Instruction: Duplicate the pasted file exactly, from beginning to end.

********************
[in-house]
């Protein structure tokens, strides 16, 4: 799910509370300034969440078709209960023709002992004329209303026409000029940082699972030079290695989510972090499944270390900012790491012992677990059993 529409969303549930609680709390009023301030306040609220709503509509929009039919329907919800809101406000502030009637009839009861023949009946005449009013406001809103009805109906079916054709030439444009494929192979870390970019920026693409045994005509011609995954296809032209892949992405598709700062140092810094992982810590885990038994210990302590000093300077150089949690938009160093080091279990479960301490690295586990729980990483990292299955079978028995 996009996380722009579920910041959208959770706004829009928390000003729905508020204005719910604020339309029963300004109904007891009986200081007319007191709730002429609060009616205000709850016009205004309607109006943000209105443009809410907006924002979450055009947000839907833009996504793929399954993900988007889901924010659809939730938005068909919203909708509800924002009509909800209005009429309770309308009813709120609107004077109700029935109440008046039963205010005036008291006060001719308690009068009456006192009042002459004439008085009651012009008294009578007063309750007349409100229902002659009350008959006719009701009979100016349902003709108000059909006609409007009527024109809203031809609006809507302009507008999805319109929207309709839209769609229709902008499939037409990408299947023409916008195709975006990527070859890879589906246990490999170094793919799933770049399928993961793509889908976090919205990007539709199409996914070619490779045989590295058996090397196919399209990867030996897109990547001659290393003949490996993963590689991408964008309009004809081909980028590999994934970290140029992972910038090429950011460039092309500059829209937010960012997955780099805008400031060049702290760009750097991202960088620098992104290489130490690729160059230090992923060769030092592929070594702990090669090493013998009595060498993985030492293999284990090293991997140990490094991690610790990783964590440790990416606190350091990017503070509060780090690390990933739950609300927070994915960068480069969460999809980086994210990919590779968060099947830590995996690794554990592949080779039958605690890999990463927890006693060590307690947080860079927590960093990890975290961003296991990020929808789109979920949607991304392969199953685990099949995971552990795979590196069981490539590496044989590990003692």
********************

[in-house]
């Protein structure tokens, strides 16, 4: 799910509370300034969440078709209960023709002992004329209303026409000029940082699972030079290695989510972090499944270390900012790491012992677990059993 529409969303549930609680709390009023301030306040609220709503509509929009039919329907919800809101406000502030009637009839009861023949009946005449009013406001809103009805109906079916054709030439444009494929192979870390970019920026693409045994005509011609995954296809032209892949992405598709700062140092810094992982810590885990038994210990302590000093300077150089949690938009160093080091279990479960301490690295586990729980990483990292299955079978028995 996009996380722009579920910041959208959770706004829009928390000003729905508020204005719910604020339309029963300004109904007891009986200081007319007191709730002429609060009616205000709850016009205004309607109006943000209105443009809410907006924002979450055009947000839907833009996504793929399954993900988007889901924010659809939730938005068909919203909708509800924002009509909800209005009429309770309308009813709120609107004077109700029935109440008046039963205010005036008291006060001719308690009068009456006192009042002459004439008085009651012009008294009578007063309750007349409100229902002659009350008959006719009701009979100016349902003709108000059909006609409007009527024109809203031809609006809507302009507008999805319109929207309709839209769609229709902008499939037409990408299947023409916008195709975006990527070859890879589906246990490999170094793919799933770049399928993961793509889908976090919205990007539709199409996914070619490779045989590295058996090397196919399209990867030996897109990547001659290393003949490996993963590689991408964008309009004809081909980028590999994934970290140029992972910038090429950011460039092309500059829209937010960012997955780099805008400031060049702290760009750097991202960088620098992104290489130490690729160059230090992923060769030092592929070594702990090669090493013998009595060498993985030492293999284990090293991997140990490094991690610790990783964590440790990416606190350091990017503070509060780090690390990933739950609300927070994915960068480069969460999809980086994210990919590779968060099947830590995996690794554990592949080779039958605690890999990463927890006693060590307690947080860079927590960093990890975290961003296991990020929808789109979920949607991304392969199953685990099949995971552990795979590196069981490539590496044989590990003692």